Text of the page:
Entete 3

Conceptualising multiple conditions in Australia



By Christine Walker

Since the 1970s greater numbers of people are now living with several serious long term illnesses. These include rarer genetic conditions and ‘lifestyle conditions’ as well as those of an idiopathic nature. A recently published article [1] examines the growing need for new terms and concepts that reflect the changes in the lives of people living with long-term serious illnesses.

The Chronic Illness Alliance conducted a workshop with its members who had multiple conditions to scope the problems they faced in receiving health care. A literature review using the principles of meta-synthesis which aims to systematise qualitative concepts provided the means to identify whether the concerns raised by consumers were recognised in the literature. The risks identified by consumers were used both as search terms and analytical terms. While the consumer perspective appeared absent in the literature, many authors showed similar concern about the tardiness of health systems to acknowledge the impact of multi-morbidities for consumers and the associated risks. More importantly the literature review demonstrated that problems associated with concepts, definitions and data collection impact on health care and service delivery. This in turn dictates how consumers receive their health care services and ultimately influences the safety and quality of their health care. The article argues that the adoption of better concepts is a first step to achieving systemic change on behalf of people with multiple conditions.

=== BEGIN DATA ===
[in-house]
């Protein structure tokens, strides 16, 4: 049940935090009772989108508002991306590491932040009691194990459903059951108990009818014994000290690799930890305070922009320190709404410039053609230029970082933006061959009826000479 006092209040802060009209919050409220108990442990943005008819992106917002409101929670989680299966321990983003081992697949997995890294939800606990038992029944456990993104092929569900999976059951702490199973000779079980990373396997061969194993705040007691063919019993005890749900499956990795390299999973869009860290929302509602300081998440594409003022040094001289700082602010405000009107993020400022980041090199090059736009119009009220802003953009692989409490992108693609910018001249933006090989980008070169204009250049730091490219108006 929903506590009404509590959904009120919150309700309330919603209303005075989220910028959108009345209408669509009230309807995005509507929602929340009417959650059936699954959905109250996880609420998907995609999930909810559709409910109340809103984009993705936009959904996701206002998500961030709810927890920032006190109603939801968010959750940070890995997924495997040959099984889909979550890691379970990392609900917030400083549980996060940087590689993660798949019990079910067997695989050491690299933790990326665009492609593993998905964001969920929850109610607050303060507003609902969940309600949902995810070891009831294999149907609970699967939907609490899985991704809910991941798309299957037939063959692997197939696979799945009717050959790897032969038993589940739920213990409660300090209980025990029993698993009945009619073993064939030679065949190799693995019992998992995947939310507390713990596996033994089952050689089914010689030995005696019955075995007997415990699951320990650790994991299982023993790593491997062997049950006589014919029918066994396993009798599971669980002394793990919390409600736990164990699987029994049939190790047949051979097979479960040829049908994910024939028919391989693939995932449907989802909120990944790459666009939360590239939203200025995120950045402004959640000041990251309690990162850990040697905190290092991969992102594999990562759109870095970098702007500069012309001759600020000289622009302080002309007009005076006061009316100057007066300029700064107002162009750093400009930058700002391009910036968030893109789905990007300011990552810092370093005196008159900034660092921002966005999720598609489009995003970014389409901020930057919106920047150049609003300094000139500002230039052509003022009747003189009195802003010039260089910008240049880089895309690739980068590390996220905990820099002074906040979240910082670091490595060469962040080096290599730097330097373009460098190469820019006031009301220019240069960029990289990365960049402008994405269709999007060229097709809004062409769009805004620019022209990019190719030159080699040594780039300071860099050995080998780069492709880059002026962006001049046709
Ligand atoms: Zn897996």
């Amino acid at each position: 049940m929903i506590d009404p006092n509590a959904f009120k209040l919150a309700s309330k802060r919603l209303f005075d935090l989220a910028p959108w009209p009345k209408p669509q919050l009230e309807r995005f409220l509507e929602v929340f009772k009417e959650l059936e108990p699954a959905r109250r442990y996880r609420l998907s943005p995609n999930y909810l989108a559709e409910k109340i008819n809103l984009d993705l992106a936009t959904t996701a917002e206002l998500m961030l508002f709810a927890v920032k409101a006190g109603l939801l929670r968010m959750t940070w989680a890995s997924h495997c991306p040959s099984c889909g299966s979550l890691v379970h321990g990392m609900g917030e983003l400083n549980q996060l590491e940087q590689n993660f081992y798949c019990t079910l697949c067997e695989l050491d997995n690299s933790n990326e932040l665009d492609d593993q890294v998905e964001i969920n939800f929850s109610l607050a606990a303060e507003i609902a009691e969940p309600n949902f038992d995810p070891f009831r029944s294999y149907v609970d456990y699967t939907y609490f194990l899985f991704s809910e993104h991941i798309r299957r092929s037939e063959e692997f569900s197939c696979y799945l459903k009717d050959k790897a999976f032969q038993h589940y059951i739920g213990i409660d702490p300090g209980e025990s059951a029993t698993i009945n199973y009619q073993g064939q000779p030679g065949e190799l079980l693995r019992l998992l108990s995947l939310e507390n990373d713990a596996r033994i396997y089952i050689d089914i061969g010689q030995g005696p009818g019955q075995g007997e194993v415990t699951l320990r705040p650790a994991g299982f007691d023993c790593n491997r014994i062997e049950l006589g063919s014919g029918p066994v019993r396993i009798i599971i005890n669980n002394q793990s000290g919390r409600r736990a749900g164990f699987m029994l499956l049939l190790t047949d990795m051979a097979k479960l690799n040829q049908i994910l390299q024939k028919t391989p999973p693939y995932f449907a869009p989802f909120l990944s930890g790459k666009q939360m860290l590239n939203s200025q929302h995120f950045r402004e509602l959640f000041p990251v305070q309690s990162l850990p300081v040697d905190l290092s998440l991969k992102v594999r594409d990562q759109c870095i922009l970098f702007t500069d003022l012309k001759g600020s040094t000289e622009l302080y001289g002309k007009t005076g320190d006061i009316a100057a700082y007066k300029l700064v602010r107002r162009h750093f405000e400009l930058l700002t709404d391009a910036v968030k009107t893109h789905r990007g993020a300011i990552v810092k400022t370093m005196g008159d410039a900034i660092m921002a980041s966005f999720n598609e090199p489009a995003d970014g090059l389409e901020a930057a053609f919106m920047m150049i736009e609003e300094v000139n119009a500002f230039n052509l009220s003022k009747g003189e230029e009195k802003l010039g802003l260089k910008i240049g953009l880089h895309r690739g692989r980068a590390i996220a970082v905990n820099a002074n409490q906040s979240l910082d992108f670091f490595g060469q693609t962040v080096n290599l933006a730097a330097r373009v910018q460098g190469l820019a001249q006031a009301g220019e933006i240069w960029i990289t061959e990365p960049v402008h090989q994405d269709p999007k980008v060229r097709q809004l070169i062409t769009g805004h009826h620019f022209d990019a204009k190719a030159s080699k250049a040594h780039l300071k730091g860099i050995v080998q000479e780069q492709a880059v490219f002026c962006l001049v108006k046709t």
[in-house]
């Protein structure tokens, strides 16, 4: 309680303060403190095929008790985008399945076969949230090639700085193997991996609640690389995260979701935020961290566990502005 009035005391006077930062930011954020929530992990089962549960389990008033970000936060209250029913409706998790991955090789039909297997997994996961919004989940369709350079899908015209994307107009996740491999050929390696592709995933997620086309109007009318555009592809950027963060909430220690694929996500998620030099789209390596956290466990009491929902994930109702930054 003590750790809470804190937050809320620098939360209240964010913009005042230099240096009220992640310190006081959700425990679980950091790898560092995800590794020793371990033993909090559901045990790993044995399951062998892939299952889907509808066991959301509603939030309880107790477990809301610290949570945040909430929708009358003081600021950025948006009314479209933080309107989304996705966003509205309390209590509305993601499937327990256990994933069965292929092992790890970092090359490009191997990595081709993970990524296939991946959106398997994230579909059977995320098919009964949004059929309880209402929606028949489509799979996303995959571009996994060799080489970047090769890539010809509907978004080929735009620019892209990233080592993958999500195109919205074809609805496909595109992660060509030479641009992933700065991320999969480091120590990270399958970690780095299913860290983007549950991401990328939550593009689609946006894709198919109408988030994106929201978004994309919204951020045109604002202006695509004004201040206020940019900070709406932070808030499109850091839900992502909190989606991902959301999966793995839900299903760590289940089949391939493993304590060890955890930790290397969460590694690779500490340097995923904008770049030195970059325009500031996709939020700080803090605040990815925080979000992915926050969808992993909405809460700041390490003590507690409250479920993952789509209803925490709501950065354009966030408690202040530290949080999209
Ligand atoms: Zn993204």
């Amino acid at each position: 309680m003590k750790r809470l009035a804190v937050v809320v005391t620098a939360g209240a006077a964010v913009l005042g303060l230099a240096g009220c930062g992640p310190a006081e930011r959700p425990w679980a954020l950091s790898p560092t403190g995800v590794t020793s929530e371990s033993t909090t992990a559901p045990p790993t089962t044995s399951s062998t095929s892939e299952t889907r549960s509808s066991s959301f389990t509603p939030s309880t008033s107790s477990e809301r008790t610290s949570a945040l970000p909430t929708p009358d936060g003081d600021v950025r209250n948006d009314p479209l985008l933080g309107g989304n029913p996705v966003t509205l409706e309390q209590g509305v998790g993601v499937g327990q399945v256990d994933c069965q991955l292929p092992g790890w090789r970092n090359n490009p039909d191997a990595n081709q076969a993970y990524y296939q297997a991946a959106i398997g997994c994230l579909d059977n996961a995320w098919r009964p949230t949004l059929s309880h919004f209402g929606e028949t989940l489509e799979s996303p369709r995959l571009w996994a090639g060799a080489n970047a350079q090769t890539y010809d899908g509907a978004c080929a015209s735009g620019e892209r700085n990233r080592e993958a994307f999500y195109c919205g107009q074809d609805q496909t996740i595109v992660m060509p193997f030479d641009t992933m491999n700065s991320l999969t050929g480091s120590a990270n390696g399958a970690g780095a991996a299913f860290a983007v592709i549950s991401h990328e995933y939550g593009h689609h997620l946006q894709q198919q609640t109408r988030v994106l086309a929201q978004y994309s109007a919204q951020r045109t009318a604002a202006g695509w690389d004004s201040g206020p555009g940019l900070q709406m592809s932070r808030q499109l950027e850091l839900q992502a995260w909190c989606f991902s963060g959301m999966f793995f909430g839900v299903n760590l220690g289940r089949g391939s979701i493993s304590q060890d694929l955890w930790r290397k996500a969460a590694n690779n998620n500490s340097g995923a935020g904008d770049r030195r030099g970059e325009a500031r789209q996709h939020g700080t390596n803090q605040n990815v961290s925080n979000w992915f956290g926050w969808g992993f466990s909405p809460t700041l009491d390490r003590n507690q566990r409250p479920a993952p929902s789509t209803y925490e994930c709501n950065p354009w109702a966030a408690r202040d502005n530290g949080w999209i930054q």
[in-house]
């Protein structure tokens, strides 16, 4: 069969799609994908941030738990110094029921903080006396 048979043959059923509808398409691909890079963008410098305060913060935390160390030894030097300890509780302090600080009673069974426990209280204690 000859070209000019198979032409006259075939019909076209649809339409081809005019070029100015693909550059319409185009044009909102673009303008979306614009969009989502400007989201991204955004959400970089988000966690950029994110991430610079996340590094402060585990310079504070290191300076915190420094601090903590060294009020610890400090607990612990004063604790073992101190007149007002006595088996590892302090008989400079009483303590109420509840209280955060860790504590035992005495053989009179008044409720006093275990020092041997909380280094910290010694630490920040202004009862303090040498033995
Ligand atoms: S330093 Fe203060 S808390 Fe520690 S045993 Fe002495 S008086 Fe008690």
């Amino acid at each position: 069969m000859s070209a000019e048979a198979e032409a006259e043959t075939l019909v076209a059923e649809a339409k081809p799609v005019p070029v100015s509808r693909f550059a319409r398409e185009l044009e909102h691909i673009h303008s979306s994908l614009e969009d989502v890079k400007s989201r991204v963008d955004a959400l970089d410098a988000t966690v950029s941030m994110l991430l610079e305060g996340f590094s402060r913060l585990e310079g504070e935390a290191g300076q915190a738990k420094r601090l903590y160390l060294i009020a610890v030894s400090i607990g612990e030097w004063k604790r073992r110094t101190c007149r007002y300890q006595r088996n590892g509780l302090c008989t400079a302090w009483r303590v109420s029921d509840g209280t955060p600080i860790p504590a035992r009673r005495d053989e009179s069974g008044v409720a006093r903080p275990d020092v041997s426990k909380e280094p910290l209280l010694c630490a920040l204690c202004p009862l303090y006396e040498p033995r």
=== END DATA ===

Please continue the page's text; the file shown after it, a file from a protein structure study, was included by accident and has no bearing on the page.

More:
[1] Walker C. Conceptualising multiple conditions in Australia: First steps to systemic change to meet the needs of people with serious long-term illnesses. Patient Experience Journal, Volume 2, Issue 2 -Fall 2015, pp. 69-76.

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